Ever wonder why healthcare is so expensive? Why is it needed? How steep are penalties if we avoid getting coverage? What’s the real point of it? Is there a book labeled “Healthcare for dummies”? How often does a regular person go to the doctor annually? Does the cost ever go down if you’re seeing the doctor more frequently for those cases that a quick dose of over the counter meds can’t cure? Healthcare in the U.S is currently twice as expensive as it is in other places of the world and there’s a number of reasons why.
Most other developed countries control costs, in part, by having the government play a stronger role in negotiating prices for healthcare. Their healthcare systems don’t require the high administrative costs that drive up pricing in the U.S. As the global overseers of their country’s systems, these governments have the ability to negotiate lower drug, medical equipment and hospital costs. They can influence the mix of treatments used and patients’ ability to go to specialists or seek more expensive treatments.
Higher health care costs mean higher health insurance premiums for everyone. It’s Health Insurance 101: Insurance is about pooling risk. That’s a good thing because it protects you against unexpected costs—but companies have to collect enough in premiums to pay for members’ health expenses.
Another issue that affects the cost of coverage are all the administrative costs. Harvard economist David Cutler, has stated “the administrative costs of running our healthcare system are astronomical. About one-quarter of healthcare cost is associated with administration, which is far higher than in any other country.”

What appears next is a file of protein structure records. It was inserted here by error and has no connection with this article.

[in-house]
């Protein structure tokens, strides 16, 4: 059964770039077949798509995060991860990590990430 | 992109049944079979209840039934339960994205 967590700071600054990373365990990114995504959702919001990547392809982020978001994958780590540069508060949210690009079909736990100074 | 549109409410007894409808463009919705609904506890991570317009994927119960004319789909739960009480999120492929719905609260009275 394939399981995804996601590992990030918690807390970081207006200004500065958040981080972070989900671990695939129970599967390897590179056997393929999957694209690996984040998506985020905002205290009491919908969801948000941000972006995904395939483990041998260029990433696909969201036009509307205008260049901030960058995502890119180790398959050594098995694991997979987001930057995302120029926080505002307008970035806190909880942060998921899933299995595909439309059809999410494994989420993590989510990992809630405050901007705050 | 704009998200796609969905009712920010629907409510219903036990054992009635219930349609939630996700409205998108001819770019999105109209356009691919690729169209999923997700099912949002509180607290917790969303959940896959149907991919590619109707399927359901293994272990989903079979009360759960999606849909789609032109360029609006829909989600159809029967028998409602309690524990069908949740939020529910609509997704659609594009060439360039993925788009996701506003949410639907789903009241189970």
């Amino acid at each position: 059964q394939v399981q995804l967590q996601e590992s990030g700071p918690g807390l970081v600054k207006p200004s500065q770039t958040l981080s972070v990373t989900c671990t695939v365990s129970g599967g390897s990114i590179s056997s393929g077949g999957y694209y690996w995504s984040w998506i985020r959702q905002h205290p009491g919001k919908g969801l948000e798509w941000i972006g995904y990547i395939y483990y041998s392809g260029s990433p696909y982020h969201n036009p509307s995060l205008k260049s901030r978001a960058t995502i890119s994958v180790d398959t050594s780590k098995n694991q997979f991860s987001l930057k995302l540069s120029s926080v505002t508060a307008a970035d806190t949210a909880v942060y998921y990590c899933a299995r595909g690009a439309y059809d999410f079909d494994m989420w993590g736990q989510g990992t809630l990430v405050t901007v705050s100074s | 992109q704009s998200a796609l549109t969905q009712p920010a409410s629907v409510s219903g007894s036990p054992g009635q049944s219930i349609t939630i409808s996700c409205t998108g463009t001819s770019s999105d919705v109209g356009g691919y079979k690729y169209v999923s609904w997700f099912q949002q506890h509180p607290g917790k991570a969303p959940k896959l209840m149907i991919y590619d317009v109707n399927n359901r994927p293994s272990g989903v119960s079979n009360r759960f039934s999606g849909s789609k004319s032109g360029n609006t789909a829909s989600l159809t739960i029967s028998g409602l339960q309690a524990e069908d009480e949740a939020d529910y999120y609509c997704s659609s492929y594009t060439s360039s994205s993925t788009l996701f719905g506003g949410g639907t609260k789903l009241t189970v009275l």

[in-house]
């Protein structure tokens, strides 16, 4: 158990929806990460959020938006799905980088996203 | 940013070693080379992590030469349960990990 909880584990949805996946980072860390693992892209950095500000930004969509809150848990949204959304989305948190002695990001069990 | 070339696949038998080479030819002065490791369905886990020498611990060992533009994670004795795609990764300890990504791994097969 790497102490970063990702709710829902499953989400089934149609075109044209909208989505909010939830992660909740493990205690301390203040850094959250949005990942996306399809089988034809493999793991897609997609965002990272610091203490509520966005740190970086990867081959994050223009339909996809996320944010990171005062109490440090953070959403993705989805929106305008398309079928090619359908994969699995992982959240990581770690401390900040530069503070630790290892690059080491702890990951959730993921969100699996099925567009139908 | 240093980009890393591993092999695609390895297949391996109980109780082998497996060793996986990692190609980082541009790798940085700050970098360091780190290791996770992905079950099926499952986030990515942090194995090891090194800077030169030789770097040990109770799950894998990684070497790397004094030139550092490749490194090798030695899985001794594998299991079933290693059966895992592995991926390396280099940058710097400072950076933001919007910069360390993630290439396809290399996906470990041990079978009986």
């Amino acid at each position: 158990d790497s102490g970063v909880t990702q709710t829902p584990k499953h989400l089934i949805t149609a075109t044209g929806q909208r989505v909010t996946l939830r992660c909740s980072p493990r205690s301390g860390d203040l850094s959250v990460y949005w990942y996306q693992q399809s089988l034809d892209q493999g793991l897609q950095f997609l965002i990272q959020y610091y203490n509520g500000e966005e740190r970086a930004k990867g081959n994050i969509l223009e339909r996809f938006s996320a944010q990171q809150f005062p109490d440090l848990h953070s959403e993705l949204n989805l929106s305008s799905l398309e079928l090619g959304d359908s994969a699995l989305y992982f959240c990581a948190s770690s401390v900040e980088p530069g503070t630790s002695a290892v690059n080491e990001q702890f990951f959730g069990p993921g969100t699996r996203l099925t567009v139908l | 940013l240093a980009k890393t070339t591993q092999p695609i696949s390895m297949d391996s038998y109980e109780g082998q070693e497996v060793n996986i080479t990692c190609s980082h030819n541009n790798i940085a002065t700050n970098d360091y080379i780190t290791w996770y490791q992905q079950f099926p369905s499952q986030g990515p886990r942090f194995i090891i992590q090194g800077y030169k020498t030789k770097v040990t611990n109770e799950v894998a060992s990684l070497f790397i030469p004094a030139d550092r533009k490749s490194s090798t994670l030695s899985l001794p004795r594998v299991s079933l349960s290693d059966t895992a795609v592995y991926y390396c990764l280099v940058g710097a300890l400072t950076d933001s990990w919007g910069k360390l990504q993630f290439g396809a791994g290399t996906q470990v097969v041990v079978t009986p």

There are many reasons why healthcare coverage weighs pretty hefty in our pockets. They range from the cost to create and produce the drugs to the actual cost of the procedures and treatments. For example, the U.S. uses three times as many mammograms, two-and-a-half times the number of MRIs and does 31% more caesarean sections. This results in more money being spent on technology in more locations.
With the cost being so high, is there some kind of relief in sight? Good news is on the horizon. The insurance mandate has been removed, but the repeal doesn’t take effect until 2019. So, for the next couple of years, coverage is still required by law. Not having health insurance this year will cost you: The penalty is $695 per adult and $347.50 per child for a maximum of $2,085 per family, or 2.5 percent of the household income, whichever is greater.